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The Plutus now in our hands (which is the second he wrote of that title) has been twice published in our language by two different tranflators; one of thefe I have feen, which was jointly executed by the celtbrated Henry Fielding and the Rev. Mr. Young: There is an English translation, as I am told, of The Clouds, but this has never been in my hands, and also a very late one of The Frogs in metre, which I have perused. Much praise is due to the labours of learned men, who thus endeavour to make his wit current amongst us; and every man who knows the difficulties of their tafk, will find his candour ftrongly called upon to excufe any errors or inequalities, that may appear in their performances.
SAID in my former Paper that Plutarch had made a comparison between Ariftophanes and Menander, and given his decided judgment for the latter. It might well be expected, that a Greek of the lower ages, living in the time of Trajan, and in court-favour with that emperor, fhould prefer a polished elegant author like Menander to one fo bold, perfonal and farcaftic as the poet he compares with him. Horace even in the time of Auguftus had begun to decry the Plautinos Sales, and the manners were much more refined in Plutarch's time than in his. As we can take little estimate of Menander from the fragments only of his comedies which now remain, we cannot fee what general reafons Plutarch, or any other critic of his time, might have for preferring him; but as far as he has entered into ftrictures and objections in his examination of Arifto phanes, fo far we can follow him; this part at leaft of his criticism is ftill open to be contro verted, and if it fhall appear that he has condemned one party without reafon, it may be prefumed he has preferred the other without juftice.
Plutarch afferts that Ariftophanes is a punfter, a quibbler upon words, and ridiculously given to parody. It is unfortunate for this charge that he follows it up with quotations, in every one of which Ariftophanes is not only to be defended but applauded; he could not have felected paffages lefs to the purpose; and the accufation has accordingly been turned against him by Frifchlinus and other advocates of the poet.
He arraigns the ftile of Ariftophanes on account of its inequalities and variations, obferving that it is fometimes high and sometimes , low, now turgid and inflated, now grovelling and depreffed -as if he had not been aware that the great variety of characters, which his comedy exhibits, naturally demands as great a variety of ftile: He applauds Menander for the uniform and equal tenor of his ftile, not feeming to recollect that his comedy on the contrary had one uniform complexion, contained no choruffes and introduced no living characters; whereas Ariftophanes, according to the fpirit of the old comedy, makes ufe of choruffes, many of which are of fo fanciful and imaginary a nature, that it is neceflary to Employ all the powers of poetry in their dif play, and in fome cafes even to create a new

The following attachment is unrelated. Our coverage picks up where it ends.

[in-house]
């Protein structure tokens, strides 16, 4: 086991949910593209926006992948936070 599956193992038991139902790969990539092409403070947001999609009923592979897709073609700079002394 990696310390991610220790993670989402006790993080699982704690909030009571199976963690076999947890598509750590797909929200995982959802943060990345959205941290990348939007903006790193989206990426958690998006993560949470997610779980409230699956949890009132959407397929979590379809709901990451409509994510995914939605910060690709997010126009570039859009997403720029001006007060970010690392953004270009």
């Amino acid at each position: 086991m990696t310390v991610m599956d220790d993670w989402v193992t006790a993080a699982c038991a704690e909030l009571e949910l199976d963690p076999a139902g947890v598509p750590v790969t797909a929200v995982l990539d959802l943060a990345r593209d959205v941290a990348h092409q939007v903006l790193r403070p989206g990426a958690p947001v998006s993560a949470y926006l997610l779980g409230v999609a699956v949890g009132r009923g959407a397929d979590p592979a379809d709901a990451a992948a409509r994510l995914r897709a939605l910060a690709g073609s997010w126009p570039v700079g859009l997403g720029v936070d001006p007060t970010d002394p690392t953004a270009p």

ftile (and almoft language) for the occafion : He alfo introduces gods, heroes, poets, orators, philofophers, ambaffadors, priests on his fcene; fome of thefe profeffedly demand a fwelling tragic pomp of words, for inftance. Æfchylus, Sophocles and Euripides: In fhort, the very excellence of Ariftophanes is difcrimination of ftile and character. Should Socrates and a flave speak in the fame phrafe? Should Lamachus (a mere miles gloriofus) talk in the tone of a beggarly Megarenfian pedlar? Certainly not; nor is there any need to dwell longer on this criticifm of Plutarch's, in which the ingenious author has fhewn little of his ufual candour or judgment. That he should be prepoffeffed in favour of the new comedy is very natural; elegant and moral fictions are both more pleafing and more proper fubjects for the drama, than bold and coarse truths and living realities: The even fuavity of Menander's stile might be more to his tafte than the irregular fublimity of Ariftophanes's; but when I see him manage the argument in a manner fo much below his ufual fagacity, I cannot help fuspecting there might be fome other befides general prejudice in his mind against Ariftophanes, and I make no doubt he had foftered ftrong refentments against him for his attacks upon Socrates; L 2 I alfo
I alfa fee fome grounds for believing that he had been oppofed by Pliny in his partiality for Menander, whom that author calls omnis luxuria interpres; a charge which was refented by Plutarch, who nevertheless was compelled to admit it: It is not improbable therefore that this might have given fome occafion to him for entering into a more formal comparison between the two authors, and for publishing his strictures upon Ariftophanes. Upon looking over the titles of the comedies of the laft-named author, which are loft, I find one intitled Baotia, which play was tranflated and brought upon the Roman ftage by Plautus, as it is generally thought, though we are told that M. Varro gave it to one Aquilius; be this as it may, the comedy was produced by one or the other, and there is a fragment of it in proof, which will be found in Pareus's edition of Plautus: Here is fresh reason for Plutarch (who, was a Baotian) to take up a refentment against Ariftophanes; and, if it were
fubject worth following, I could fhew that Plutarch's national prejudices were uncommonly trong The comedy indeed is not in existence, both original and tranflation being perifhed; but we can easily believe that Boeotia did not efcape out of Ariftophanes's, hands without a pretty finart flagellation; and this was the more